I’m more interested in Oher’s lack of interest in the material, which is obviously excusable for a number of reasons in his case. He was more than likely interested in getting to do something he was good at (football) at a higher level soon, and given the rest of what we’re told, there are plenty of excuses. The thing about the disinterest: I run into it far too often among people who can’t make excuses, and what’s surprising is the people we’d label “educated” who also have that sort of disinterest. One thing that’s shining through what I’ve excerpted – it’s possible to do well at a number of tests, get A’s and general knowledge, and not relate to knowledge on any deeper level whatsoever.

I guess my questions are:

  1. Can we really institutionalize education and learning? To some degree, we have to, but where do the tests and classes start failing spectacularly?
  2. What about the need for focus? The more one focuses, the more practical learning gets. Not the worst thing, but the more practical you get, the less educated you are and not because we still have some liberal-artsy prejudice about educated people needing to know lots of useless stuff. It’s more like: if you’re educated, you can formulate questions about problems people don’t even realize exist.
  3. What about the appeal to honor? Combined with question 2, the appeal to utility, it seems to be a powerful motivator: “I got to do it to get to the league.” But we’re clearly seeing a case where honor and utility collapse into each other above. Moreover, it isn’t just Michael Oher who may not have cared for learning – the reason why I’m bringing this up is because there’s a frightening number of zombies around who will jump through hoops for certificates and official looking pieces of paper. A slightly different question from the first: to what degree is education a self-making?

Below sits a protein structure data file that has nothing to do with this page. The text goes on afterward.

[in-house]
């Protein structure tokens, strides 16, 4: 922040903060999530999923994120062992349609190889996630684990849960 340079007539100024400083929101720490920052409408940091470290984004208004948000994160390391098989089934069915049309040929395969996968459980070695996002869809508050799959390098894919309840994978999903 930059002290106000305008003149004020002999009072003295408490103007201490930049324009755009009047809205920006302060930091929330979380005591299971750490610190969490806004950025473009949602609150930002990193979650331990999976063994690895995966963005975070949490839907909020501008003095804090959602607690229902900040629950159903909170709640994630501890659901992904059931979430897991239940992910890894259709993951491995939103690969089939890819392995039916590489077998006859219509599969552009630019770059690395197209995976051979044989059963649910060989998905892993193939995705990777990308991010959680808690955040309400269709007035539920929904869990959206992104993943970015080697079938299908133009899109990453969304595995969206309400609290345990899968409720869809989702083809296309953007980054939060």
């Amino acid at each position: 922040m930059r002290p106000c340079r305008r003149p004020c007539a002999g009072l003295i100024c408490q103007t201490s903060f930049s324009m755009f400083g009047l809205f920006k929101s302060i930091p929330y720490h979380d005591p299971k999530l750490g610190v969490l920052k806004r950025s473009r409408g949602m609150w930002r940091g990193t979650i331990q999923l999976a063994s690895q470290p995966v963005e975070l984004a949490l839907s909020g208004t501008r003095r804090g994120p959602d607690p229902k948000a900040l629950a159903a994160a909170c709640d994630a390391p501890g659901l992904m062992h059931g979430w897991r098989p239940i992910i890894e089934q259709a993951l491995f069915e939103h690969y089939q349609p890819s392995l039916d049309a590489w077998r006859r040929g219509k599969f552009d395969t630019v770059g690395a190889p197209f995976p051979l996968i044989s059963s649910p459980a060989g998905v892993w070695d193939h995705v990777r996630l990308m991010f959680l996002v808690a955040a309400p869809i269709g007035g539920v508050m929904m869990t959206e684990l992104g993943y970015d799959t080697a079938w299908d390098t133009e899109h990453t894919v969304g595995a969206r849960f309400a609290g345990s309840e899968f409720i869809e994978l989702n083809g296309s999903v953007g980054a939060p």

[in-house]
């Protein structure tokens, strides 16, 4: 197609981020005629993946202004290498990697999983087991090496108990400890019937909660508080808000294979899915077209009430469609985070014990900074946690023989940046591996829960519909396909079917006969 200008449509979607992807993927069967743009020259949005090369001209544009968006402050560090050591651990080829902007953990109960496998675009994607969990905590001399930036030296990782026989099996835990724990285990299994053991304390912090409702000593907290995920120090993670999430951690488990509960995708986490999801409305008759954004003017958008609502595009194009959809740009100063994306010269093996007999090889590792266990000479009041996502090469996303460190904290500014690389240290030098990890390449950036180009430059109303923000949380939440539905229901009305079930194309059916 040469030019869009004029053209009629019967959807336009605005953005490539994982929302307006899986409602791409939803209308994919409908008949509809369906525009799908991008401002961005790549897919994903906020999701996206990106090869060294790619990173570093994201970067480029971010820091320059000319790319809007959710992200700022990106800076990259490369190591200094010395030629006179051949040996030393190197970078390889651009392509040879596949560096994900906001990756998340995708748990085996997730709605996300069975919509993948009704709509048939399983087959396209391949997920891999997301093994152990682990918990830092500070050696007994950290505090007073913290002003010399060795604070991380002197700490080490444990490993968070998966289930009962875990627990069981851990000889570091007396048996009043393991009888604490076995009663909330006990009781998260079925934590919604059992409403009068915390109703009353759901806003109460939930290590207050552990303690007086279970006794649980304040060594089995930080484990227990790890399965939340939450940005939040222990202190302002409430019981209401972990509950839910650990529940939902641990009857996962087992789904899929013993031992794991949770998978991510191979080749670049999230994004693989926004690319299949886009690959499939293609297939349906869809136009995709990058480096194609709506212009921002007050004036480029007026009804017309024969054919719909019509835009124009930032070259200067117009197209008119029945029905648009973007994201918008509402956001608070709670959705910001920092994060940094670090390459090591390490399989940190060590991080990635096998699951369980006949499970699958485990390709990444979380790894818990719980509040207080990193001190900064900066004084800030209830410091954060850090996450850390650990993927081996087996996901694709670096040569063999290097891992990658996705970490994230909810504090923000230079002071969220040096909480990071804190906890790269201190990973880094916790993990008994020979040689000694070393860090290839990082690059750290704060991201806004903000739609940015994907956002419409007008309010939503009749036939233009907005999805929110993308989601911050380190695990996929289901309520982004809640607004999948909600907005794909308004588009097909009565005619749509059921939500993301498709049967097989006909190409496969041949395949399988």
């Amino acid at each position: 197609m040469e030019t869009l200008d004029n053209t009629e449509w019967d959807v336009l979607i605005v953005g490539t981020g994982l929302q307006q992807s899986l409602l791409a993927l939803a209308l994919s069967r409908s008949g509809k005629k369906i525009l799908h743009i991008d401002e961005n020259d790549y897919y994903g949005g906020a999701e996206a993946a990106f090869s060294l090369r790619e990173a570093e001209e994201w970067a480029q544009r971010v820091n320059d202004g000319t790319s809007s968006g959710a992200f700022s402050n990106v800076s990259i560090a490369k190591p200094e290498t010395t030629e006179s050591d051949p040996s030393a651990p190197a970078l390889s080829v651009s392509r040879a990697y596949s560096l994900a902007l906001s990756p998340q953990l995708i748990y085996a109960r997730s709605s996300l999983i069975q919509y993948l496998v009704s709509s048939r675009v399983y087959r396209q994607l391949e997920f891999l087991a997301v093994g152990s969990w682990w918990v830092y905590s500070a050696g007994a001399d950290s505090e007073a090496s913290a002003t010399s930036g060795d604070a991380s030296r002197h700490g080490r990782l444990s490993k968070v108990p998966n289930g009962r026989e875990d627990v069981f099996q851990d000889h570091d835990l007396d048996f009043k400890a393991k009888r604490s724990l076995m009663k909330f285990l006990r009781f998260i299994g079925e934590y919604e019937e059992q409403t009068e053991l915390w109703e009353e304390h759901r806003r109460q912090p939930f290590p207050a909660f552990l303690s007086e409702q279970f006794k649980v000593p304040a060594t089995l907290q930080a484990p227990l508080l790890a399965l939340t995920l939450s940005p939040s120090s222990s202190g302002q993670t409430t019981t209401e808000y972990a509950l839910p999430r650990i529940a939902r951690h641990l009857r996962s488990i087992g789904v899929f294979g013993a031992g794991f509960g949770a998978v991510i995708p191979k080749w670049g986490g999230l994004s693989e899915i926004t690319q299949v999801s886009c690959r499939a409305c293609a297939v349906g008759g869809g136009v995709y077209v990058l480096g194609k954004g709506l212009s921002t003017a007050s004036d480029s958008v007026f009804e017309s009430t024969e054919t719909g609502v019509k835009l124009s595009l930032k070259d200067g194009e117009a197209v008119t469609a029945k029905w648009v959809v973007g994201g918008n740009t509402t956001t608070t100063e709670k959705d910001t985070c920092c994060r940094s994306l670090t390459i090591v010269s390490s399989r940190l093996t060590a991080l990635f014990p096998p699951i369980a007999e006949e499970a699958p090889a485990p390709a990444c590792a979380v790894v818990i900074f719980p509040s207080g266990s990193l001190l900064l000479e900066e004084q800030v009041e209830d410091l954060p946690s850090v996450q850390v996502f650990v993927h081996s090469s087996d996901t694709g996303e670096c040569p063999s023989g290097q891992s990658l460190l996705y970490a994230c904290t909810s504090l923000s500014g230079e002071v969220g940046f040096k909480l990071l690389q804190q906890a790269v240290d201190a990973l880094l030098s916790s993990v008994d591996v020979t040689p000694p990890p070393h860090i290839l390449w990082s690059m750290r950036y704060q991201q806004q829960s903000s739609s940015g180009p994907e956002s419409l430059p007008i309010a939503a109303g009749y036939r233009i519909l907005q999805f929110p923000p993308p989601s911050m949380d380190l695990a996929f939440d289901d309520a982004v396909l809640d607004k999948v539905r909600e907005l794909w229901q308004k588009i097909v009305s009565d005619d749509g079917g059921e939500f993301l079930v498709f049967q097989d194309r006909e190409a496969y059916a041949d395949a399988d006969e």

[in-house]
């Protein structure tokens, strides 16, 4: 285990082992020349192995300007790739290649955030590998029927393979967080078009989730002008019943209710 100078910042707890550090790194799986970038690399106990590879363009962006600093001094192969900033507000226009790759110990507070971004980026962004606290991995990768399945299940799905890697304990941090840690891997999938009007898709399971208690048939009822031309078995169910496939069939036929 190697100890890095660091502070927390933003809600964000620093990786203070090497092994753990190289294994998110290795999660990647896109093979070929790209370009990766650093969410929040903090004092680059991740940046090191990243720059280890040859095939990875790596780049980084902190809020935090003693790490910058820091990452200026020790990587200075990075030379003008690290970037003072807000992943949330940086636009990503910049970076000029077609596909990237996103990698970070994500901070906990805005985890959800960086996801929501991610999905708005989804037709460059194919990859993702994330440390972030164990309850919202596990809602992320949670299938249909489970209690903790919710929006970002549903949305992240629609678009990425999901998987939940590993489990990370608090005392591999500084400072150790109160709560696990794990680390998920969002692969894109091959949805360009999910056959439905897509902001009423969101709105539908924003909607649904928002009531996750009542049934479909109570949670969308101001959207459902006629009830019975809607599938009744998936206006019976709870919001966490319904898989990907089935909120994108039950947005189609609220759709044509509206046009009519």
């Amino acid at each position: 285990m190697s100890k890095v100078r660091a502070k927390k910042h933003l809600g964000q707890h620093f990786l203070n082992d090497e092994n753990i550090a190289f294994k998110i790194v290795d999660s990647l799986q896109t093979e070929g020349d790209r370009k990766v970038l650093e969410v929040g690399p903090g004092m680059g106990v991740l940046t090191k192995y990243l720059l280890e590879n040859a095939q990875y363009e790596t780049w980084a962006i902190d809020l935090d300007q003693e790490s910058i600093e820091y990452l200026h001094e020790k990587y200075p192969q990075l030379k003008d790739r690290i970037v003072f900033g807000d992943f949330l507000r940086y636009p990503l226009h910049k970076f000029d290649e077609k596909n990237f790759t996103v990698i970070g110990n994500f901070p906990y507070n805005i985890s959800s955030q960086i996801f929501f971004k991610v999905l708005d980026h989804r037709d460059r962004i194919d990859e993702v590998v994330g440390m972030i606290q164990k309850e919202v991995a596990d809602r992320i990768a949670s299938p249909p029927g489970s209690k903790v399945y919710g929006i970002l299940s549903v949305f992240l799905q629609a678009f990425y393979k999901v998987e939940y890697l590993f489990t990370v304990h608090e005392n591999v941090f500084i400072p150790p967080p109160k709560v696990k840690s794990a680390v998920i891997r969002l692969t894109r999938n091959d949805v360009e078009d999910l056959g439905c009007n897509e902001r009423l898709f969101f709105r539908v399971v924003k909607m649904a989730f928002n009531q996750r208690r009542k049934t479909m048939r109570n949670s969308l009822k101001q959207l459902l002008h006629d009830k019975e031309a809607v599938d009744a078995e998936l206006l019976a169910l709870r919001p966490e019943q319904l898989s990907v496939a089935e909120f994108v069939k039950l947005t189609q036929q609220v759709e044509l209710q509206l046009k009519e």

1 Comment

  1. Hello, I encountered your blog while researching the “character courses” dimension of the “Blind Side” saga. Your mention–and concern about–Oher’s “disinterest” in the works “Great Expectations” and “Pygmalion” struck a personal chord with me.

    Throughout my academic career, and professional life, I have grudgingly read “fiction” of that sort, when required to in high school and undergrad. Did pretty well in it…in fact, earned a 99th percentile on the English CLEP exam at the age of seventeen, plus got nearly as high scores on teh English Lit and American Lit subject CLEP exams…

    But after “having to” read fiction, I rarely have after that time. Nonetheless, I was the honor grad in poli sci/history and undergrad, earned a law degree, and did quite a bit of doctoral work before getting offered a nice position in consulting.

    Fiction and literature appeal to some people, but not to others. If a hypothetical student loved those aforementioned courses, but hated studying government and history, is that wortthy of condemnation? Nah. People are different.

    When I heard of the BYU option, I was reminded of the “Kobayashi Maru” test immortalized in Star Trek….in esssence, “how does one win in a situation that is de facto completely UN-winnable?” The Trek solution was basically “Change the Conditions of the Test.”

    Some would call that cheating; I would deem it ingenious, and finding a viable way around an inherently silly (and ultimately discriminatory, from a socioeconomic sense in Oher’s case) requirement.